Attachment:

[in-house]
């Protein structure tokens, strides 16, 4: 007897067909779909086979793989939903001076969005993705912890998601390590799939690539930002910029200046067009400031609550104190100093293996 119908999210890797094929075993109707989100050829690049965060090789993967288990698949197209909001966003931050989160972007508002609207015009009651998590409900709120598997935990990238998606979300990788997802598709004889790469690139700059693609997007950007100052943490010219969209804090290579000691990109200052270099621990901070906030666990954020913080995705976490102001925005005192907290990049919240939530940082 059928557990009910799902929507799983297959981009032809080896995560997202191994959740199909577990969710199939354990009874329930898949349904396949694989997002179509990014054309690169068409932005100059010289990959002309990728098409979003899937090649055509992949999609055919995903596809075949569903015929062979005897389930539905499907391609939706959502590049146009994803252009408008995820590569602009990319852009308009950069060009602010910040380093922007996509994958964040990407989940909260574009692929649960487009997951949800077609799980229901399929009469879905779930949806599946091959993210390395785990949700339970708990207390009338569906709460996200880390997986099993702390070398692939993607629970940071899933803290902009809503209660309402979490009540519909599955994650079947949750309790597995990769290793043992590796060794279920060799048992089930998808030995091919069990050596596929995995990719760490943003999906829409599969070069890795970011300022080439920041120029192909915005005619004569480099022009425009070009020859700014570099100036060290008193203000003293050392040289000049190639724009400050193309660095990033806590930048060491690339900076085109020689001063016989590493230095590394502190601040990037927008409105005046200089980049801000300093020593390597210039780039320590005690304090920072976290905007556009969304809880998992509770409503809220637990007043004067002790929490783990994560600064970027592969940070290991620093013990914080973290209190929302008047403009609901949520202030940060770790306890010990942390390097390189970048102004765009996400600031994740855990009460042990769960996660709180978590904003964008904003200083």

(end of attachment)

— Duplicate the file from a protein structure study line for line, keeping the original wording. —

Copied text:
[in-house]
């Protein structure tokens, strides 16, 4: 007897067909779909086979793989939903001076969005993705912890998601390590799939690539930002910029200046067009400031609550104190100093293996 119908999210890797094929075993109707989100050829690049965060090789993967288990698949197209909001966003931050989160972007508002609207015009009651998590409900709120598997935990990238998606979300990788997802598709004889790469690139700059693609997007950007100052943490010219969209804090290579000691990109200052270099621990901070906030666990954020913080995705976490102001925005005192907290990049919240939530940082 059928557990009910799902929507799983297959981009032809080896995560997202191994959740199909577990969710199939354990009874329930898949349904396949694989997002179509990014054309690169068409932005100059010289990959002309990728098409979003899937090649055509992949999609055919995903596809075949569903015929062979005897389930539905499907391609939706959502590049146009994803252009408008995820590569602009990319852009308009950069060009602010910040380093922007996509994958964040990407989940909260574009692929649960487009997951949800077609799980229901399929009469879905779930949806599946091959993210390395785990949700339970708990207390009338569906709460996200880390997986099993702390070398692939993607629970940071899933803290902009809503209660309402979490009540519909599955994650079947949750309790597995990769290793043992590796060794279920060799048992089930998808030995091919069990050596596929995995990719760490943003999906829409599969070069890795970011300022080439920041120029192909915005005619004569480099022009425009070009020859700014570099100036060290008193203000003293050392040289000049190639724009400050193309660095990033806590930048060491690339900076085109020689001063016989590493230095590394502190601040990037927008409105005046200089980049801000300093020593390597210039780039320590005690304090920072976290905007556009969304809880998992509770409503809220637990007043004067002790929490783990994560600064970027592969940070290991620093013990914080973290209190929302008047403009609901949520202030940060770790306890010990942390390097390189970048102004765009996400600031994740855990009460042990769960996660709180978590904003964008904003200083």